Voter ID issue will now be up to voters
The heated national debate on requiring photo IDs for voters will now go before Missouri voters Nov. 8 following an override this week of Gov. Jay Nixon's veto of the issue.
But before you get too excited - if such things excite you - rest assured, if approved by Missouri voters the issue will surely land squarely in a federal court.
But future court rulings aside, I commend the GOP-led Legislature for giving Missourians a voice on this critical issue.
By now everyone should know the arguments in the case of photo IDs.
Democrats strongly and unanimously oppose voter IDs because they argue it disenfranchises minority, poor and elderly voters who form their base.
Republicans counter that the simple process of voter IDs is just another step to assure the integrity of voting and remove any aspect of voter fraud.
Here's the part of the argument that I don't understand.
Though the proposed IDs are free and highly accessible to everyone, why is it a problem for minority voters or the poor to comply with such a simple process?
And here is the perfect argument in support of the issue.
On Friday of this week a special election was held for a Legislative seat in a minority district of St. Louis. The reason for the special election? Voter fraud in the first election where hundreds of highly-questionable absentee ballots were submitted.
A federal judge took one look at the voting patterns from the August primary and immediately ordered a new election.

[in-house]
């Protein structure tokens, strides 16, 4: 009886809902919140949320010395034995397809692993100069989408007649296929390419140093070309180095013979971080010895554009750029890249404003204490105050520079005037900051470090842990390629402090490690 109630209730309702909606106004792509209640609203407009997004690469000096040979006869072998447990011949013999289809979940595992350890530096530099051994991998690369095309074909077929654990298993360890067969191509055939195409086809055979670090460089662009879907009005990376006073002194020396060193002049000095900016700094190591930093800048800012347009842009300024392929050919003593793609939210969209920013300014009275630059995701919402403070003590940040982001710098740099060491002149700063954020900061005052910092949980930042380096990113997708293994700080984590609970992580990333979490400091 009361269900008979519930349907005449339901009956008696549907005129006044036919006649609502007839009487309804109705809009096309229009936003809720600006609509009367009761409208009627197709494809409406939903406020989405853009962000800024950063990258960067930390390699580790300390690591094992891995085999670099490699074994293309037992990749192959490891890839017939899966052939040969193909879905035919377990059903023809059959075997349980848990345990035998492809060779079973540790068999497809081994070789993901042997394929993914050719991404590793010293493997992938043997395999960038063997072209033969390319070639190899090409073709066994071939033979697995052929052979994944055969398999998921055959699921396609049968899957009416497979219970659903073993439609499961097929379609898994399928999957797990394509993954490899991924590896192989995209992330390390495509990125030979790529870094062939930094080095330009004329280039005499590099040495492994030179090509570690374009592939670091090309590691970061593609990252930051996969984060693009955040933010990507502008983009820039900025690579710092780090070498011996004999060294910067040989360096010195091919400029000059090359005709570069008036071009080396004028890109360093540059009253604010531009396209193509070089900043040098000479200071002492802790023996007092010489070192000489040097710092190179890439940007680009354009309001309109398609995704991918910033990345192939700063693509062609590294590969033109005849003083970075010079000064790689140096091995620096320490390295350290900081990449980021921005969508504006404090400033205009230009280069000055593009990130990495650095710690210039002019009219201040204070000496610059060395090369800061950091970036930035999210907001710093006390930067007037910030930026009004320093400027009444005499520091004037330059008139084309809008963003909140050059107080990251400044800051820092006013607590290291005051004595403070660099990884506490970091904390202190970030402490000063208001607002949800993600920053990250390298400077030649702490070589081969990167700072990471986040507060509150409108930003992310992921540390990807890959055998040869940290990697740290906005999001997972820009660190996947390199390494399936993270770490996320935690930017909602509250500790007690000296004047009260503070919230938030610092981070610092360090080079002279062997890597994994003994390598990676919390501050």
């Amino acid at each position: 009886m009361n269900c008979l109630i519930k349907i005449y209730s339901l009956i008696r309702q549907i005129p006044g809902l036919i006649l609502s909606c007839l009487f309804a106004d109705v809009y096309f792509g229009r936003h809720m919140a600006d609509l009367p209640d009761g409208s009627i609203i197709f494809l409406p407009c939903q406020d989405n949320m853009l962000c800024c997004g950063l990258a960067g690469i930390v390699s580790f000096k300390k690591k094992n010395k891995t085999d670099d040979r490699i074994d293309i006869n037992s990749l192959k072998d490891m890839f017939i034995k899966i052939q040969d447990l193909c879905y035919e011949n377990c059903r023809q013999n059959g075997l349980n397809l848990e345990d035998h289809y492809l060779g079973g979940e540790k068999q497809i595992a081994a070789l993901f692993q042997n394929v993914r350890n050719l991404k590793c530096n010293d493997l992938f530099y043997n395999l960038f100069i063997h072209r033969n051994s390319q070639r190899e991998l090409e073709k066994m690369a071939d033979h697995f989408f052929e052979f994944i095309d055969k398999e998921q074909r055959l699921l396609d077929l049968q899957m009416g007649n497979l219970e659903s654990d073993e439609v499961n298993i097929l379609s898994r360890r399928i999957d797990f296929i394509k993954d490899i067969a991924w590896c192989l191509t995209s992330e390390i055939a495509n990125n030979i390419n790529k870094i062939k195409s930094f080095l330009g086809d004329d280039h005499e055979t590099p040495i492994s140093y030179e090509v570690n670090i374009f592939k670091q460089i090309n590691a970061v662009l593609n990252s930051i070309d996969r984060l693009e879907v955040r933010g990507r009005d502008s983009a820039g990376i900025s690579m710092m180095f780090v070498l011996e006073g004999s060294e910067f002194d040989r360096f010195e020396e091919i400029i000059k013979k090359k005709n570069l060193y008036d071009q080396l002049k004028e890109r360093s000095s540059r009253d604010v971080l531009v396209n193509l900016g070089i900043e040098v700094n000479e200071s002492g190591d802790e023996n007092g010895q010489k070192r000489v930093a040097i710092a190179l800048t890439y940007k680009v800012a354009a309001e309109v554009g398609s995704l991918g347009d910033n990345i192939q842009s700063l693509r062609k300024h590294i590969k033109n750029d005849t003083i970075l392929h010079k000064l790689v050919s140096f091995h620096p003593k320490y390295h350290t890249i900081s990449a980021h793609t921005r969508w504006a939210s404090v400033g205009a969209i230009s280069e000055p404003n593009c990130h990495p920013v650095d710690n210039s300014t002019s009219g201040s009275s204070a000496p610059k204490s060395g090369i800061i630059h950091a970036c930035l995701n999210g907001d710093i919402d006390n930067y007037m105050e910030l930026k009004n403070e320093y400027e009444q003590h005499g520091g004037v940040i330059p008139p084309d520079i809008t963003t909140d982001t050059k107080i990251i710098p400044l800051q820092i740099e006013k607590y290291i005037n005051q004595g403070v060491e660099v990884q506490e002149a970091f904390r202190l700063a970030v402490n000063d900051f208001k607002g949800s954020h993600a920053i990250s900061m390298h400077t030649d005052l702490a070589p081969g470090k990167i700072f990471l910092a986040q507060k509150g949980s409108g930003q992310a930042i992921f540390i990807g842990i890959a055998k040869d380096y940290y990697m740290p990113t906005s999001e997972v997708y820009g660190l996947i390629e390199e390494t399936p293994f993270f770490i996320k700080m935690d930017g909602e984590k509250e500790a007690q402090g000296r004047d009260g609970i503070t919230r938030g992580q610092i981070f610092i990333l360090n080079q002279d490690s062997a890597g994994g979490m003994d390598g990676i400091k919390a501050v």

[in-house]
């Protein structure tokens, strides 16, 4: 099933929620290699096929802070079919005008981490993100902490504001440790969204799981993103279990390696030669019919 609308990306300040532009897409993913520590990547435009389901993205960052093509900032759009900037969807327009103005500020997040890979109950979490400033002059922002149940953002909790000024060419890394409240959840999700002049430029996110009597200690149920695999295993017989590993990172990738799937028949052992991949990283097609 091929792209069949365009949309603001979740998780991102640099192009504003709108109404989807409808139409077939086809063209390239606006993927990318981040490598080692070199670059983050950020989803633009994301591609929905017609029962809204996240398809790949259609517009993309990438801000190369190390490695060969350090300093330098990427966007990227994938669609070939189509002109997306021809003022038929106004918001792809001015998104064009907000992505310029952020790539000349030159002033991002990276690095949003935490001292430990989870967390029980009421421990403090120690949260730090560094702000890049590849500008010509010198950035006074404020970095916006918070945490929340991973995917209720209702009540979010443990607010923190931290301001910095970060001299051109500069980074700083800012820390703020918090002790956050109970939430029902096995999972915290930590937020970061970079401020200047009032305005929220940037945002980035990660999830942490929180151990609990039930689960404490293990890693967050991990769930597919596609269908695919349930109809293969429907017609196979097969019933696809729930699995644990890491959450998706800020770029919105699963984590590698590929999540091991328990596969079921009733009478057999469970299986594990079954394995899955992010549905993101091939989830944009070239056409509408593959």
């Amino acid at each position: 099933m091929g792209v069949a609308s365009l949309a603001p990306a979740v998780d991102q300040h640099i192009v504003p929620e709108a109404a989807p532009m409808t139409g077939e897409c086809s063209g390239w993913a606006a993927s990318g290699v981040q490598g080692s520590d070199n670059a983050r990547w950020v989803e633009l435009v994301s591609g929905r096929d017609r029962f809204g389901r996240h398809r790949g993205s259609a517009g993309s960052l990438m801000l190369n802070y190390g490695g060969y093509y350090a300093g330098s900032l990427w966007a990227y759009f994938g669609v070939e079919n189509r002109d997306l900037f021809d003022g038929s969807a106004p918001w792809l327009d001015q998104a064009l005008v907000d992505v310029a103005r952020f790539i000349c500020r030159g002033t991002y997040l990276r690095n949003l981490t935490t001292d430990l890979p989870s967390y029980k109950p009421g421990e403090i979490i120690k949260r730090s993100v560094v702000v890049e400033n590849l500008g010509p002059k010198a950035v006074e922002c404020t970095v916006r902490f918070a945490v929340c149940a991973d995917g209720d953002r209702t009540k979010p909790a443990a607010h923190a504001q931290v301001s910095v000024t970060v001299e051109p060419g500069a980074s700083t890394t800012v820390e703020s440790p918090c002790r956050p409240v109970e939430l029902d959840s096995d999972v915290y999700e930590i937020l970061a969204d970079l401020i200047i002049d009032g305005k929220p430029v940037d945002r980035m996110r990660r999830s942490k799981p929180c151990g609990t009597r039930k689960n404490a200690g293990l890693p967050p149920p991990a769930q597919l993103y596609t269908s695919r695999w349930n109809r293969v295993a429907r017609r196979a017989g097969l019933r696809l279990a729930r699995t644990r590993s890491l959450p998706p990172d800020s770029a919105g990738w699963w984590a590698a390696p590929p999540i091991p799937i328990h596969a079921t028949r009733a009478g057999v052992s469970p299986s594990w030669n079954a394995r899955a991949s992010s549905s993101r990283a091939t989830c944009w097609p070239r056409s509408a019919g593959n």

Instances of voter fraud may be somewhat rare and isolated but in this one Missouri election, fraud was abundantly clear.
It goes without saying that the need for a photo ID in our current society is an everyday occurrence. You know the routine - you need a photo ID to rent a video, fly on an airplane, etc.
But Democrats know that many of their voters will not take the initiative to get the photo ID and thus, their opposition.
One court ruling against the IDs came this July in North Carolina. The federal court ruled that the requirement for the photo IDs was to target "African Americans with almost surgical precision."
Why? Why are some groups unable to be held accountable in such a simple and common sense manner to assure the integrity of our vowting system?
To me, the Democrat's argument against the proposal falls short. I can't say with any certainty that there is widespread voter fraud. But I also can't see how this measure would disenfranchise anyone.
The argument to me is just another polarizing wedge using race to separate the American public.
Democrats should be more interested in voter integrity than propping up their base with a phony argument.